Female Sprague-Dawley rats (10-12 months old, 300-400 grams) were initially trained to pick up sucrose pellets in the Montoya Staircase [5] and also tested for forelimb bias using the Forelimb Asymmetry Test [6]. We chose old rats as an animal model to better model the human stroke population, as neurogenesis is decreased in both humans and animals with age [9,10], and the drugs chosen would work to increase neurogenesis [11-14]. Three days prior to the stroke, the rats were introduced to the vehicle that would contain their drugs or serve as a vehicle control (4 grams of sugar cookie dough, Pillsbury®) to allow them to get over their avoidance of novel foods; their pre-stroke baseline performance in Montoya Staircase and Forelimb Asymmetry was assessed. To be included in the functional analysis, rats had to pick up at least 9 sucrose pellets with each forepaw in the Montoya Staircase test and show at least a 20% functional deficit. The rats displayed similar post-stroke function in the contralateral paw in each of the time groups: in the 6-12 hours treatment groups, the mean contralateral function was 0.30 ± 0.32 (mean ± SD) in the FS group and 0.33 ± 0.28 in the control group. In the 20- 26 hours treatment groups, the post-stroke mean contralateral function was 0.525 ± 0.31 for the FS group and 0.37 ± 0.27 for the control group. There was no statistical difference in the functional deficits on the contralateral forepaw between the drug and control groups. In some cases, we would see a bilateral deficit, and when those infarcts were examined, the infarcts generally involved a portion of the corpus callosum. Infarcts were induced with endothelin-1 injections at the forelimb motor cortex, and drug treatment with 5 mg/kg fluoxetine and 1 mg/kg simvastatin was begun either 6-12 hours OR 20-26 hours after stroke induction. These drug dosages correlate to approximately a 40 mg fluoxetine dose and a 10 mg dose of simvastatin in humans [15]. This amount of fluoxetine is about twice what is currently being used in on-going clinical trials [3,4].


In this study, we examined infarct sizes in all animals that underwent stroke and also displayed at least a 20% contralateral deficit in the Montoya Staircase or Forelimb Asymmetry. In our endothelin-1 induced stroke method, we positioned a needle with endothelin-1 at a depth of 2 mm from the cortical surface before injecting 600 pmoles of endothelin-1 into the site. This movement of the needle through the cortex sometimes nicks a blood vessel and causes some bleeding, which the endothelin-1 will generally stop for an interval. One of the animals in the control group had substantial bleeding due to this needle damage of blood vessels (Figure 2; Panel A: positive control for hemorrhagic infarcts), which produced secondary hemorrhagic damage in this animal and a huge infarct that spread far anterior and posterior compared to our normal infarcts (total infarct volume of 53.20 mm3). Because this damage was due to a surgical artifact, and not due to the endothelin-1 induced ischemic damage, it was not included in this study. The only other reason that a rat brain was excluded from this analysis was if the brain was damaged either during dissection or during the cryostat sectioning, such that we could not mount the individual slices or could not accurately determine the entire infarct volume.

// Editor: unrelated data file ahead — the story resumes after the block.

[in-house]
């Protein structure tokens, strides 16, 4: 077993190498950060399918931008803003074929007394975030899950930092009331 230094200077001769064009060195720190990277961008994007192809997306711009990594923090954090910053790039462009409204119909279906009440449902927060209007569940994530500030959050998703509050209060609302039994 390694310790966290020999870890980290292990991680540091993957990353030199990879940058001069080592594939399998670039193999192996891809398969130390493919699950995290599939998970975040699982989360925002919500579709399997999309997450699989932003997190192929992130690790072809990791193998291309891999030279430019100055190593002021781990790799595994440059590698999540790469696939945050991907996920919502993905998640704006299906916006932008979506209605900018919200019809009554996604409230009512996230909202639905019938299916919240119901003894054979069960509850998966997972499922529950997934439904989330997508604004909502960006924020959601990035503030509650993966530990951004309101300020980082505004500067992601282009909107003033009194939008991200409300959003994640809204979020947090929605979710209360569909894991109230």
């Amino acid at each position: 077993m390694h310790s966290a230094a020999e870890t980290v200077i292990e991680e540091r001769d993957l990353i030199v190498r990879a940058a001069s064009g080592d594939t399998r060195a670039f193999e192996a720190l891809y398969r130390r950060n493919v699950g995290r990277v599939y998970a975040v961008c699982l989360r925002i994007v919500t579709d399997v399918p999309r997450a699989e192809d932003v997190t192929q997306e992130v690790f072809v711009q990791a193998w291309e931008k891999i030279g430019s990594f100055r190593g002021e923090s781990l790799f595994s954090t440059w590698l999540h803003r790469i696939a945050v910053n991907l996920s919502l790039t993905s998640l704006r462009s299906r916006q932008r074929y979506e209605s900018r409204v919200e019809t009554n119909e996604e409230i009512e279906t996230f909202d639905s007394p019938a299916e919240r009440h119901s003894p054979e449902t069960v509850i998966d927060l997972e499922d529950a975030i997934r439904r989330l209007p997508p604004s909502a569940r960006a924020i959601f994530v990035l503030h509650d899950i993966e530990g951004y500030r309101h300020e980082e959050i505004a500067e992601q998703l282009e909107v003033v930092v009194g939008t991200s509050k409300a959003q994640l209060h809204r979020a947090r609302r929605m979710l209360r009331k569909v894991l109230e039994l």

Figure 2: Representative images showing coronal brain sections with infarcts from groups shown in Figure 1.
Panel A: Control vehicle 6-12 hours after stroke induction. Coronal right hemisphere clearly shows injection site for endothelin-1 and then enlarged infarct continuing from this initial area of damage (outlined with dashed lines).
Panel B: Fluoxetine and simvastatin 6-12 hours after stroke induction. Coronal right hemisphere shows posterior portion of injection infarct (near top of cortex, enclosed by dashed lines) as well as a completely dissociated secondary hemorrhagic infarct (lower portion of right hemisphere, enclosed with dashed lines). In a majority of images from this group, we found evidence of secondary hemorrhagic infarcts appearing in either the right or left hemisphere, which accounts for the larger infarct volumes associated with this group.
Panel C: Control vehicle 20-26 hours after stroke induction. Infarct size was similar to that seen in Panel A; we just show the portion of the cortex with the infarct (outlined by dashed lines).
Panel D: Fluoxetine and simvastatin 20-26 hours after stroke induction. This figure shows the largest damage in a coronal section from this group, with the infarct centered around the injection site (enclosed in dashed lines). The scale bar represents 500 microns.

Infarct Volumes vary with timing of Fluoxetine, Statin administration